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The paper introduces a sequential variational autoencoder that generates complex images iteratively. The authors also introduce a new spatial attention mechanism that allows the model to focus on small subsets of the image. This new approach for image generation produces images that can’t be distinguished from the training data. #### What is DRAW: The deep recurrent attention writer (DRAW) model has two differences with respect to other variational autoencoders. First, the encoder and the decoder are recurrent networks. Second, it includes an attention mechanism that restricts the input region observed by the encoder and the output region observed by the decoder. #### What do we gain? The resulting images are greatly improved by allowing a conditional and sequential generation. In addition, the spatial attention mechanism can be used in other contexts to solve the “Where to look?” problem. #### What follows? A possible extension to this model would be to use a convolutional architecture in the encoder or the decoder. Although this might be less useful since we are already restricting the input of the network. #### Like: * As observed in the samples generated by the model, the attention mechanism works effectively by reconstructing images in a local way. * The attention model is fully differentiable. #### Dislike: * I think a better exposition of the attention mechanism would improve this paper.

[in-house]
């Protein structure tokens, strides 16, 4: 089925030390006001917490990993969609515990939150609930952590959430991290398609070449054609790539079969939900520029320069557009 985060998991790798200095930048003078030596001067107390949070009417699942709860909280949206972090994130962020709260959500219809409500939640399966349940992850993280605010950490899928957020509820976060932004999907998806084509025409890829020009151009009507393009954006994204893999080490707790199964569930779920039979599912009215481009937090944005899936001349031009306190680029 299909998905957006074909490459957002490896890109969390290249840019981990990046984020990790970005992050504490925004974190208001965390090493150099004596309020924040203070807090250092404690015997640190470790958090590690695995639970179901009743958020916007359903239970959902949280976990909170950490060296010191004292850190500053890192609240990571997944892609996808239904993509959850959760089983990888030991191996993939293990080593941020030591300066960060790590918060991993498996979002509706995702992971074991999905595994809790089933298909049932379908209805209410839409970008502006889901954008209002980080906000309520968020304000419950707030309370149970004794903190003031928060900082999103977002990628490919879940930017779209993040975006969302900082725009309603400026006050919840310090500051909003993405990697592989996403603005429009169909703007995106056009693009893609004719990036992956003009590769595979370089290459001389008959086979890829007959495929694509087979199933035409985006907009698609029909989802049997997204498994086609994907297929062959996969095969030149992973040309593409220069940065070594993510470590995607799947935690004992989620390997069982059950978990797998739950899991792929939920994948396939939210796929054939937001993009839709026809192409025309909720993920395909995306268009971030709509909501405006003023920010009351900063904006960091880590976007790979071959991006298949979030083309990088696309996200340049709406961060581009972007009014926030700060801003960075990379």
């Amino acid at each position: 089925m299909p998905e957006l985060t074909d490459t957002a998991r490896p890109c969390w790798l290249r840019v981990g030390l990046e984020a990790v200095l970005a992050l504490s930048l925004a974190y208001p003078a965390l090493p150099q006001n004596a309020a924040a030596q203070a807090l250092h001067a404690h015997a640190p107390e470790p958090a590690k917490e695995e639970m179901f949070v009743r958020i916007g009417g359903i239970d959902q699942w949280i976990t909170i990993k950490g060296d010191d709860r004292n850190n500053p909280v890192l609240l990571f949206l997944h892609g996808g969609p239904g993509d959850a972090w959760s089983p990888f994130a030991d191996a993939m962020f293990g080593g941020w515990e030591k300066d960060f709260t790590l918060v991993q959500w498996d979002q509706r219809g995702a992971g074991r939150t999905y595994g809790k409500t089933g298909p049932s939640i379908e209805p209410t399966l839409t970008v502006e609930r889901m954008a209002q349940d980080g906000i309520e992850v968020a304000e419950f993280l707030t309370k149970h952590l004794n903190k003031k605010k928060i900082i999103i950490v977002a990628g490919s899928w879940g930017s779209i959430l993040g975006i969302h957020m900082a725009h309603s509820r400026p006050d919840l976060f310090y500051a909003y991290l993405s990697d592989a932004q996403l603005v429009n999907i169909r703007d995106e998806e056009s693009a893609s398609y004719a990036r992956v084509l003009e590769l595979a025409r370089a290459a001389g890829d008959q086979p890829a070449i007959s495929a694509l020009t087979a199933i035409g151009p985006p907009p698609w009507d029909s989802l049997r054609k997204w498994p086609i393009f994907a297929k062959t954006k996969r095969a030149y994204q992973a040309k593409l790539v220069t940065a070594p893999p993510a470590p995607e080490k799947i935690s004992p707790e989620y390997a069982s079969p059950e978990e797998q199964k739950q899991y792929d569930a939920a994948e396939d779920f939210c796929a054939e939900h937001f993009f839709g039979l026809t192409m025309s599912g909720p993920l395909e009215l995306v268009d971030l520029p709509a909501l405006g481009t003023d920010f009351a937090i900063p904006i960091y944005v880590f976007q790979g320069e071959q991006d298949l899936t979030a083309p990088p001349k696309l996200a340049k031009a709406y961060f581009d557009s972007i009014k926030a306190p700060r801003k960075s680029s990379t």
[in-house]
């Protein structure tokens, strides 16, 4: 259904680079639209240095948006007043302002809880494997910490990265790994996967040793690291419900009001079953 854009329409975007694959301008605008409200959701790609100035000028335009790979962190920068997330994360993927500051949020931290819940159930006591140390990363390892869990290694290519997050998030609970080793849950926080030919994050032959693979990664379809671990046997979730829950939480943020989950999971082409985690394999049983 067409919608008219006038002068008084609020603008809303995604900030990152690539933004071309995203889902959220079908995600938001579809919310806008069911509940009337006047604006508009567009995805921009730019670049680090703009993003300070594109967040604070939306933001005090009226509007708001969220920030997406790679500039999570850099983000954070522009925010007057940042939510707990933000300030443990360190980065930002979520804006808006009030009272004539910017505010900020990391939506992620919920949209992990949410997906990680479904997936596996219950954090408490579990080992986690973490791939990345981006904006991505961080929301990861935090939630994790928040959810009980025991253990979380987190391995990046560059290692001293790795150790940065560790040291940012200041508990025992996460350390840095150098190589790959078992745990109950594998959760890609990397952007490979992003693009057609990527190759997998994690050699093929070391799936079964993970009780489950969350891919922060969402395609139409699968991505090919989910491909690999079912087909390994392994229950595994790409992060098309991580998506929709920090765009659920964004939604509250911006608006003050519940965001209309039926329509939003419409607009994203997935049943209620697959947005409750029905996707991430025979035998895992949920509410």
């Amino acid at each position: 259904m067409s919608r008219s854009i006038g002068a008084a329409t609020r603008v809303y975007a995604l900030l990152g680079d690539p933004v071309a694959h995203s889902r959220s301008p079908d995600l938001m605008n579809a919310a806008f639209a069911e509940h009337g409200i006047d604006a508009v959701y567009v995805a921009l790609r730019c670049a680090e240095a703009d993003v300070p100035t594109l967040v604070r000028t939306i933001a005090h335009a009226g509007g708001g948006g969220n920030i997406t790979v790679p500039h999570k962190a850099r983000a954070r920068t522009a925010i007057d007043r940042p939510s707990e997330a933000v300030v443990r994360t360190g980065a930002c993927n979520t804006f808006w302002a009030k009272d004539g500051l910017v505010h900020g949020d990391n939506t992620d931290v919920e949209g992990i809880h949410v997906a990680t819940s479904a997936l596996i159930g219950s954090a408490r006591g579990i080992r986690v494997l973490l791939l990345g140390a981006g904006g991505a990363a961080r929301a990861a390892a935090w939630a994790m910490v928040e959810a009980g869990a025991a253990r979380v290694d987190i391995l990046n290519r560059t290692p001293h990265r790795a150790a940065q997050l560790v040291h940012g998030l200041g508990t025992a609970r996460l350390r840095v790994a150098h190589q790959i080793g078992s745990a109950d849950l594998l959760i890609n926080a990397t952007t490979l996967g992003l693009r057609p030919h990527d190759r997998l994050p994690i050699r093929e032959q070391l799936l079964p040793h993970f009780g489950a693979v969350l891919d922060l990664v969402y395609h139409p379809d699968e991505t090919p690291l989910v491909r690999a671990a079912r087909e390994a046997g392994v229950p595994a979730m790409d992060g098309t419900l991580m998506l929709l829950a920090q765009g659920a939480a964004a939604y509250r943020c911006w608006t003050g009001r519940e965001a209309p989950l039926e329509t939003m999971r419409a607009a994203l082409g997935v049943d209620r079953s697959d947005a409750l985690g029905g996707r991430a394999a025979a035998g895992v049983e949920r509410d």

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Hosseini and Poovendran propose semantic adversarial examples by randomly manipulating hue and saturation of images. In particular, in an iterative algorithm, hue and saturation are randomly perturbed and projected back to their valid range. If this results in misclassification the perturbed image is returned as the adversarial example and the algorithm is finished; if not, another iteration is run. The result is shown in Figure 1. As can be seen, the structure of the images is retained while hue and saturation changes, resulting in misclassified images. https://i.imgur.com/kFcmlE3.jpg Figure 1: Examples of the computed semantic adversarial examples. Also find this summary at [davidstutz.de](https://davidstutz.de/category/reading/).